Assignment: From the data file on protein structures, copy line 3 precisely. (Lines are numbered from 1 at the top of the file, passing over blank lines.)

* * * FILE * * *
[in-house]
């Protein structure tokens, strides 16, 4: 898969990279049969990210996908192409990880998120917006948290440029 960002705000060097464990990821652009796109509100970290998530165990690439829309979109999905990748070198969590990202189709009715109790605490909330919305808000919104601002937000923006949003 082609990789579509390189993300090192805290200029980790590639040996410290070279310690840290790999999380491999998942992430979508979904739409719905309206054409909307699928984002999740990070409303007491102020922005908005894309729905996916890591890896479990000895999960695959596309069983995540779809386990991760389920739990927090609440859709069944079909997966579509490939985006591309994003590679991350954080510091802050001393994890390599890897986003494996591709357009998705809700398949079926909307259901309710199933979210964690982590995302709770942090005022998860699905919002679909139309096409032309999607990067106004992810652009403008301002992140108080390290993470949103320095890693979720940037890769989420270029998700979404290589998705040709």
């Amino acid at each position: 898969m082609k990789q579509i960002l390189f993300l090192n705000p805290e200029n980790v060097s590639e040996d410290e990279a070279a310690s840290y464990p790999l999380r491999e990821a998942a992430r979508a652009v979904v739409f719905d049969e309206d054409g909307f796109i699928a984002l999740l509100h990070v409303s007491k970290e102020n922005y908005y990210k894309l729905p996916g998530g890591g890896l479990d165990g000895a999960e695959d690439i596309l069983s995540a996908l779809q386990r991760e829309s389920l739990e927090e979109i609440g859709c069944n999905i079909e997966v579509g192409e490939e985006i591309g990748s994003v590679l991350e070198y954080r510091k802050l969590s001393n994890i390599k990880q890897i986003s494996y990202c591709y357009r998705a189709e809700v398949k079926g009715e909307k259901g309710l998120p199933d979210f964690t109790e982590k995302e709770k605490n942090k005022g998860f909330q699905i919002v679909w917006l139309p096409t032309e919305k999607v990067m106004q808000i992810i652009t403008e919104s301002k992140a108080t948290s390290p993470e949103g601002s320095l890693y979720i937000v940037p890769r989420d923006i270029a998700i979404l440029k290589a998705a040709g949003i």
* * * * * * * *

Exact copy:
């Amino acid at each position: 898969m082609k990789q579509i960002l390189f993300l090192n705000p805290e200029n980790v060097s590639e040996d410290e990279a070279a310690s840290y464990p790999l999380r491999e990821a998942a992430r979508a652009v979904v739409f719905d049969e309206d054409g909307f796109i699928a984002l999740l509100h990070v409303s007491k970290e102020n922005y908005y990210k894309l729905p996916g998530g890591g890896l479990d165990g000895a999960e695959d690439i596309l069983s995540a996908l779809q386990r991760e829309s389920l739990e927090e979109i609440g859709c069944n999905i079909e997966v579509g192409e490939e985006i591309g990748s994003v590679l991350e070198y954080r510091k802050l969590s001393n994890i390599k990880q890897i986003s494996y990202c591709y357009r998705a189709e809700v398949k079926g009715e909307k259901g309710l998120p199933d979210f964690t109790e982590k995302e709770k605490n942090k005022g998860f909330q699905i919002v679909w917006l139309p096409t032309e919305k999607v990067m106004q808000i992810i652009t403008e919104s301002k992140a108080t948290s390290p993470e949103g601002s320095l890693y979720i937000v940037p890769r989420d923006i270029a998700i979404l440029k290589a998705a040709g949003i």